Would be interesting to see the outcome if Worksafe was …

Comment on Pack of girls attacked me, says Chinese on working holiday by Local1.

Would be interesting to see the outcome if Worksafe was contacted about this.
Absolutely the company has a duty to their employees, there should certainly be a policy dealing with the safety of employees departing late at night, especially where the hazards of this town are so well known.
Regardless, the employer has a duty to identify the risk and put controls in place, this would include making the staff finishing their shift aware of the risk to their health and safety by not having suitable transport home, and alternatives if transport was not available.
It could be a journey claim if the worker was traveling directly home at the completion of a shift.
A case in point is the woman attacked by the magpie, losing her eye on her way to work.
A joint responsibility between the employer and the shopping center, especially as the hazard had previously been identified.
There are additional duties imposed if it involves young or inexperienced workers.

Local1 Also Commented

Pack of girls attacked me, says Chinese on working holiday
@ Evelyne: I, like Laurence, write under a pseudonym due to where we work.
Erwin knows me, and he certainly understands the implications if I used my real name.
I do however enjoy the opportunity to contribute to community discussion without the fear of disciplinary action taken against me/us, and in the past, I have both agreed with you and shared arguments as well
I do agree that it takes a village to raise a child, as long as we live in a village, where a small number of people all must contribute to ensuring the survival of all.
Many villages in the traditional sense would be no more than 100 people. We are not a village, we are a large town with many different groups, cultures, beliefs, and expectations, and that expression is not relevant to our contemporary way of life.
The problem people like me have with this “throw away” expression is that it deflects responsibility, where people can say: “It’s not my fault, it takes a village to raise a child, so its the fault of the villagers, not me.”
Wrong, you gave the example of how you raised your children, I am raising mine and Dr Who raised his.
The people who helped were not villagers, they were paid professionals offering a service.
The concept of a village implies aunties, uncles, and close-knit members of a small group.
In those days if the kids mucked up, they would be given a clip under the ear by another villager who you knew.
Would you be happy with somebody smacking your child for running amok in Woolies?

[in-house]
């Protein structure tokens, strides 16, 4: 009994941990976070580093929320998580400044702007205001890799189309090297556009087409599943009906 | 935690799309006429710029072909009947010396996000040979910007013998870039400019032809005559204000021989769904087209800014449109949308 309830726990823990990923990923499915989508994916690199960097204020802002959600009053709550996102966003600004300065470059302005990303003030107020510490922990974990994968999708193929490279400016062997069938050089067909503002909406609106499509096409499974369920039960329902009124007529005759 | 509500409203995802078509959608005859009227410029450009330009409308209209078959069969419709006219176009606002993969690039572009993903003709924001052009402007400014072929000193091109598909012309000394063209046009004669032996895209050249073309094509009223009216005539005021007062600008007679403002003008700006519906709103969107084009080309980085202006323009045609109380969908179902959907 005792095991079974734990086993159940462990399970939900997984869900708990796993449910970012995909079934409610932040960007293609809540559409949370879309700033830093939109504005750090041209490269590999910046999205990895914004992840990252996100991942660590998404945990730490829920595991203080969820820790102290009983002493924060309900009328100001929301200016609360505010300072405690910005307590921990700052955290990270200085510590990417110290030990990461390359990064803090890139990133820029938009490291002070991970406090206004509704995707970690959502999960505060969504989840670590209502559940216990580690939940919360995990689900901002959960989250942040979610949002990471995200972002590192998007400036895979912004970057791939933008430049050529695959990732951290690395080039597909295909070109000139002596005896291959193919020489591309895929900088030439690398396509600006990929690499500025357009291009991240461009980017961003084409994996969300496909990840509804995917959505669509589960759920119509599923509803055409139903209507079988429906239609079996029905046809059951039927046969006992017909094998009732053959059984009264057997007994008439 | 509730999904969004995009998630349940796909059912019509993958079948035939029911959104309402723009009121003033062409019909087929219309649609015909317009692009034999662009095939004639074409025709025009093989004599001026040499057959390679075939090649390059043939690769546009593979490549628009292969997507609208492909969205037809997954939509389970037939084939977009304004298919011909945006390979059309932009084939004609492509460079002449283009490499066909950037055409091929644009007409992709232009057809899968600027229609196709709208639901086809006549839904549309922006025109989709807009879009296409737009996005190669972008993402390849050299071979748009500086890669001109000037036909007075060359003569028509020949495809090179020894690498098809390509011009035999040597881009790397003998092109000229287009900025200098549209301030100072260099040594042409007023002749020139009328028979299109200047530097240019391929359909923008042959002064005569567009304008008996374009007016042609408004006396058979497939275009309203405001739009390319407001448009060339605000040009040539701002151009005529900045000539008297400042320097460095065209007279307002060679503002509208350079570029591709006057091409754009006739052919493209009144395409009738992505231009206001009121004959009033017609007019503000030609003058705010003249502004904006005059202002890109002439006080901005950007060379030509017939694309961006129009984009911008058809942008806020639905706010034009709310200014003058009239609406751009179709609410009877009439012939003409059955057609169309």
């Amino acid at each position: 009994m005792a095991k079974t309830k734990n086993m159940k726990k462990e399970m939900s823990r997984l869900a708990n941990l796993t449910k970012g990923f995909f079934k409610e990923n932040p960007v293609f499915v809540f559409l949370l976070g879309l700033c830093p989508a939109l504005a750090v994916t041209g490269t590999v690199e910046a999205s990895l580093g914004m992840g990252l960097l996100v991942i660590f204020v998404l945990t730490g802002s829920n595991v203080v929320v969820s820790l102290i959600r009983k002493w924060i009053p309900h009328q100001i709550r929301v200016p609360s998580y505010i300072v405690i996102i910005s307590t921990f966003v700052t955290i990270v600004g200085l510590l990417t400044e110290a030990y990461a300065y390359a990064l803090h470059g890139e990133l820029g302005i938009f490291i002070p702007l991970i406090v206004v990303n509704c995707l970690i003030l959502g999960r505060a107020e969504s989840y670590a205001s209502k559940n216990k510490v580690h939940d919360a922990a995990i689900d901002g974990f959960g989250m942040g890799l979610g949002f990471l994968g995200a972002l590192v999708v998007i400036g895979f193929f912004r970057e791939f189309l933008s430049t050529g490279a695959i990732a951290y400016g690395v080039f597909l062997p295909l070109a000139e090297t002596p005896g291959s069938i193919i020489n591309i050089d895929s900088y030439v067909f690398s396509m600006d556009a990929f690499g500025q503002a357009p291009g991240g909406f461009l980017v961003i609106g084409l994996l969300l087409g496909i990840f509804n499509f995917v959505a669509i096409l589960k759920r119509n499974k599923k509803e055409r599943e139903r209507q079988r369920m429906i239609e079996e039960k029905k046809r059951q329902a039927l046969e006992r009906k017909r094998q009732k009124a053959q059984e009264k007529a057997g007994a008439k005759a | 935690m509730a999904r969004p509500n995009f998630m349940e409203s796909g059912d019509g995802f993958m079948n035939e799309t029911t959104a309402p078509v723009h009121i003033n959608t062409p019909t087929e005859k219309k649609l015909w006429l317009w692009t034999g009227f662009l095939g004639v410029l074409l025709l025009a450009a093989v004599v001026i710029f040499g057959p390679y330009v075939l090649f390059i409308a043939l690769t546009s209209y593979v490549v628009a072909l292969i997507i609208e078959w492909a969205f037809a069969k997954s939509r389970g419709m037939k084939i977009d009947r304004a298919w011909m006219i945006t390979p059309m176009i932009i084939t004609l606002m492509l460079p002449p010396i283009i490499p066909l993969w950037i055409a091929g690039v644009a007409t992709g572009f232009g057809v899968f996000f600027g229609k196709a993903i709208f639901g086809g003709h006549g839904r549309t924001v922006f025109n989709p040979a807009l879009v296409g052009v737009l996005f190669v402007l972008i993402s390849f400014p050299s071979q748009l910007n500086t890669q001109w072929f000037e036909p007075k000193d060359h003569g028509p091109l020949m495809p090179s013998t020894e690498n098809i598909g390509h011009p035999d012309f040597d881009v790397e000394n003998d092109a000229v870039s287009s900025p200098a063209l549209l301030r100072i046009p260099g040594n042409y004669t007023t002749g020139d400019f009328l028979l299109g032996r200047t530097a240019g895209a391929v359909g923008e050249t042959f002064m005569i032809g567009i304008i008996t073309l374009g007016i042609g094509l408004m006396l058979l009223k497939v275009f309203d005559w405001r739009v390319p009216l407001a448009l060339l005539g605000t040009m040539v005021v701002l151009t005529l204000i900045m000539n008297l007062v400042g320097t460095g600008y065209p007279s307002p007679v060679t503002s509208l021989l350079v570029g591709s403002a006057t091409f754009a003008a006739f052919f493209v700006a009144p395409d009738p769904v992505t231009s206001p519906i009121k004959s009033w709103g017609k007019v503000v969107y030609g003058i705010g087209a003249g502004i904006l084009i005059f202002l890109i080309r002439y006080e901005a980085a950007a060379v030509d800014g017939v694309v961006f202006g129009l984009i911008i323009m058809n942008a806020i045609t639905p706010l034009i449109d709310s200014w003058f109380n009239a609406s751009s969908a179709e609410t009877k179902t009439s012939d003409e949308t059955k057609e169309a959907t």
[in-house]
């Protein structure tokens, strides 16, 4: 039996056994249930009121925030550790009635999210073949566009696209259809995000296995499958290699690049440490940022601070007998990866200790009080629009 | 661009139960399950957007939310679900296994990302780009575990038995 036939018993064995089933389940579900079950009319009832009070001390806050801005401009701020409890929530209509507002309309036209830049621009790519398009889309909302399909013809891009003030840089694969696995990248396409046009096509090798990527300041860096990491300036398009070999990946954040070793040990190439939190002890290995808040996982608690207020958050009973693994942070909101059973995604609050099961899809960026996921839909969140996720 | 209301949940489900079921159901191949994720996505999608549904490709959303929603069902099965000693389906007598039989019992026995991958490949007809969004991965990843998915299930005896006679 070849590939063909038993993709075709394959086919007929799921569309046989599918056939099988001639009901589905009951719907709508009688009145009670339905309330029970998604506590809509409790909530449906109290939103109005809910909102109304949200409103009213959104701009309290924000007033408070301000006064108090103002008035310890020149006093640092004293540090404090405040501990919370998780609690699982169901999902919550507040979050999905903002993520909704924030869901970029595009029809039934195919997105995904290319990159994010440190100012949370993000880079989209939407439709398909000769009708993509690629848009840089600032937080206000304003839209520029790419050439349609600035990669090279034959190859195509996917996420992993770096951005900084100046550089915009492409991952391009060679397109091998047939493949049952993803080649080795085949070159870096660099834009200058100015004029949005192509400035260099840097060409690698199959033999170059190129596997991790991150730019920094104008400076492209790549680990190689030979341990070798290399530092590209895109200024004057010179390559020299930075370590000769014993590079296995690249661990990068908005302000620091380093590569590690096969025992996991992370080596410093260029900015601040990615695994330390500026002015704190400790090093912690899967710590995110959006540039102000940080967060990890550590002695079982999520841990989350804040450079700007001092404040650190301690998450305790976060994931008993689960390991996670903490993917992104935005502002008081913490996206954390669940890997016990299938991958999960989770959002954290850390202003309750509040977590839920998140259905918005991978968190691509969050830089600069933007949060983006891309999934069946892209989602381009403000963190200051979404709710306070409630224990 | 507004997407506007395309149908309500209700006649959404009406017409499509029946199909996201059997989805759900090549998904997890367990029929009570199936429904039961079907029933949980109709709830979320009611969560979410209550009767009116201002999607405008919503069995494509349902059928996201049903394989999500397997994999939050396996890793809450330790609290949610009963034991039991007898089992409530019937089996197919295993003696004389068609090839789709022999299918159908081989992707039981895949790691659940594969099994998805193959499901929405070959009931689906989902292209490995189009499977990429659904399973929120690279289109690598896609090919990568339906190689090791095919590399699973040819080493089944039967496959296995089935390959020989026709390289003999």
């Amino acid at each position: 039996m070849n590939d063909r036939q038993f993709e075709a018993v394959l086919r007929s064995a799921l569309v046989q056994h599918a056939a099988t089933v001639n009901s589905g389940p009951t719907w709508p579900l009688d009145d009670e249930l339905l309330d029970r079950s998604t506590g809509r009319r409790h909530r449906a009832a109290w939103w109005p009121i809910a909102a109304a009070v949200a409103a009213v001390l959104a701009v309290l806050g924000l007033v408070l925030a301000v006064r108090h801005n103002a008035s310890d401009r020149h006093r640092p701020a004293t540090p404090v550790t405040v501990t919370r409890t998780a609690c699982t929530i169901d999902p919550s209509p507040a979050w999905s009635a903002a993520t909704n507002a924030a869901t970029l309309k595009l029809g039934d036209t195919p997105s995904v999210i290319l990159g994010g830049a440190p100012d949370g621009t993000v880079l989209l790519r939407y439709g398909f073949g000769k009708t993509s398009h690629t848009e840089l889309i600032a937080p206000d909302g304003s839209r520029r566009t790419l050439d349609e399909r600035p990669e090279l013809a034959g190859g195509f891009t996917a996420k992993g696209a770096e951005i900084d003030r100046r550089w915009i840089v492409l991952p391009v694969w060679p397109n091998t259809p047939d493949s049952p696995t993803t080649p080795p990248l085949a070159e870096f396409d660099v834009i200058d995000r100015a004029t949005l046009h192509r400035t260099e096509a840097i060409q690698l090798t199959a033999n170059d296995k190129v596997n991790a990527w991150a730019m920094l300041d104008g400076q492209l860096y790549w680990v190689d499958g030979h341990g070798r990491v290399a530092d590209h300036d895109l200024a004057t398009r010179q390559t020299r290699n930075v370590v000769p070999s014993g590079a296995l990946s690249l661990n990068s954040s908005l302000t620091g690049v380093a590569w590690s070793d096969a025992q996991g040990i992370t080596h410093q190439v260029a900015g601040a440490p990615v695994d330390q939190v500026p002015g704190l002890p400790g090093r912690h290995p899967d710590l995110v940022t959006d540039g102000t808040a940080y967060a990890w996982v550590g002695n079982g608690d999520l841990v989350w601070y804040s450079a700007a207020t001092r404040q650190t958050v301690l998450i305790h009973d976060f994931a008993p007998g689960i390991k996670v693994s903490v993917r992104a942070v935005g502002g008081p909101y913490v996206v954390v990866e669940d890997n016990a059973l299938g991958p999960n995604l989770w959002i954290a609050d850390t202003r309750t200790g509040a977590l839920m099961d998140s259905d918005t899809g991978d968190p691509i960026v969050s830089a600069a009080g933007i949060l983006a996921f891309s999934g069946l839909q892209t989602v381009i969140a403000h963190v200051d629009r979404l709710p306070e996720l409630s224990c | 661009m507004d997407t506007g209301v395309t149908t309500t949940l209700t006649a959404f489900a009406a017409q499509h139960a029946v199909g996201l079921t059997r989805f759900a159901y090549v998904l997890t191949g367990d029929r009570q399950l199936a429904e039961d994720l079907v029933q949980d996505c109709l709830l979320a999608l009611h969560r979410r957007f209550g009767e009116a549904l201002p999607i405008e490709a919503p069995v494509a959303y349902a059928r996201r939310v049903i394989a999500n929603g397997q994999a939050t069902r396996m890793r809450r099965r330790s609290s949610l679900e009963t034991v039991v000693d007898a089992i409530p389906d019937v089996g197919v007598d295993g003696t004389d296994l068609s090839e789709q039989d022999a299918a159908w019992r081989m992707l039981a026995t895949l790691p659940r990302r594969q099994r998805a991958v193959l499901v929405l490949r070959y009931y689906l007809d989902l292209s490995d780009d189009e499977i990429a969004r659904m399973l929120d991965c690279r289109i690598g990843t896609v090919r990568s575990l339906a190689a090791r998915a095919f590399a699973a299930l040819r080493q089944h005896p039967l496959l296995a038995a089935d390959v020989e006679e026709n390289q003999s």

Those days of a village are long gone, and the people who have the primary responsibility for raising the child are the parents, nobody else.
Yes, we may use doctors or teachers or police to augment our responsibilities, but the buck stops with the family.
The problem is many of the youths running wild today are from parents who probably were raised in that village environment, out bush on traditional lands, where the kids could run wild.
Unfortunately, the concept of urban drift has occurred, yet the additional responsibility that goes with living in an urban environment is not understood by these parents.
The grandparents probably say: “That’s alright, you used to run around when you were kids” without the understanding that the dangers of today were not there in those days, let alone the propensity to use violence to survive and then thrive on the streets.
My problem is that the euphemism of taking a village to raise a child ignores that fact that village life is far different to life in modern society, and is used as an excuse to abdicate responsibility.


Recent Comments by Local1

Park, lights: ideas for a brighter town centre  
James, the idea of the riverside area is to make it unattractive to drunks, but making it attractive to shoppers, families and so on.
The grassed area outside the Todd Tavern would just be a starting point [followed by] the other side, where the bistro, bottle shop, coffee shop and cinema are located.
If that area all the way up to the Parsons Street area is developed, featuring a massive, landscaped skate park complete with undercover indoor cafe, gift shop, picnic area and outdoor sports area, it would be a terrific expansion of the Mall, as long as it was policed properly to keep it that way.